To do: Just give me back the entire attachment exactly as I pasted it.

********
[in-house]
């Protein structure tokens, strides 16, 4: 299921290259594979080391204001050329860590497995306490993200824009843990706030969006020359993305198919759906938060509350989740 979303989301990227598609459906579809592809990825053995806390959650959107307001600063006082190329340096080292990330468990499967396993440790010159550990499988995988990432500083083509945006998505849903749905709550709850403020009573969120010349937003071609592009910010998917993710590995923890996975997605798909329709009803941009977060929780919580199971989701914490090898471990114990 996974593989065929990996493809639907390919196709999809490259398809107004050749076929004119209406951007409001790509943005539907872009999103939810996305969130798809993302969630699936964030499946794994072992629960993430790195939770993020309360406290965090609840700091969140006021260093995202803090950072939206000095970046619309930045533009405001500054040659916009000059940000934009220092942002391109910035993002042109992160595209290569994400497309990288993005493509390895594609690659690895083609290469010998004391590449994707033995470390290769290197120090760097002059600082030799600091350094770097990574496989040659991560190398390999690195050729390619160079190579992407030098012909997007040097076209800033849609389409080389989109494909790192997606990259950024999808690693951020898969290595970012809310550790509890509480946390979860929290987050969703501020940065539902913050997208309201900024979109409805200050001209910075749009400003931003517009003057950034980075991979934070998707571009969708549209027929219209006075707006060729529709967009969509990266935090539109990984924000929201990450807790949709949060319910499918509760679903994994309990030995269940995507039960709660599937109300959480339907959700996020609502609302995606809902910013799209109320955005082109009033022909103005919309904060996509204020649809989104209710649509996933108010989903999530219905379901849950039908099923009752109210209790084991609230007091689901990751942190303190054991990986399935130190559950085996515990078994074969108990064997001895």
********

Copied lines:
[in-house]
């Protein structure tokens, strides 16, 4: 299921290259594979080391204001050329860590497995306490993200824009843990706030969006020359993305198919759906938060509350989740 979303989301990227598609459906579809592809990825053995806390959650959107307001600063006082190329340096080292990330468990499967396993440790010159550990499988995988990432500083083509945006998505849903749905709550709850403020009573969120010349937003071609592009910010998917993710590995923890996975997605798909329709009803941009977060929780919580199971989701914490090898471990114990 996974593989065929990996493809639907390919196709999809490259398809107004050749076929004119209406951007409001790509943005539907872009999103939810996305969130798809993302969630699936964030499946794994072992629960993430790195939770993020309360406290965090609840700091969140006021260093995202803090950072939206000095970046619309930045533009405001500054040659916009000059940000934009220092942002391109910035993002042109992160595209290569994400497309990288993005493509390895594609690659690895083609290469010998004391590449994707033995470390290769290197120090760097002059600082030799600091350094770097990574496989040659991560190398390999690195050729390619160079190579992407030098012909997007040097076209800033849609389409080389989109494909790192997606990259950024999808690693951020898969290595970012809310550790509890509480946390979860929290987050969703501020940065539902913050997208309201900024979109409805200050001209910075749009400003931003517009003057950034980075991979934070998707571009969708549209027929219209006075707006060729529709967009969509990266935090539109990984924000929201990450807790949709949060319910499918509760679903994994309990030995269940995507039960709660599937109300959480339907959700996020609502609302995606809902910013799209109320955005082109009033022909103005919309904060996509204020649809989104209710649509996933108010989903999530219905379901849950039908099923009752109210209790084991609230007091689901990751942190303190054991990986399935130190559950085996515990078994074969108990064997001895």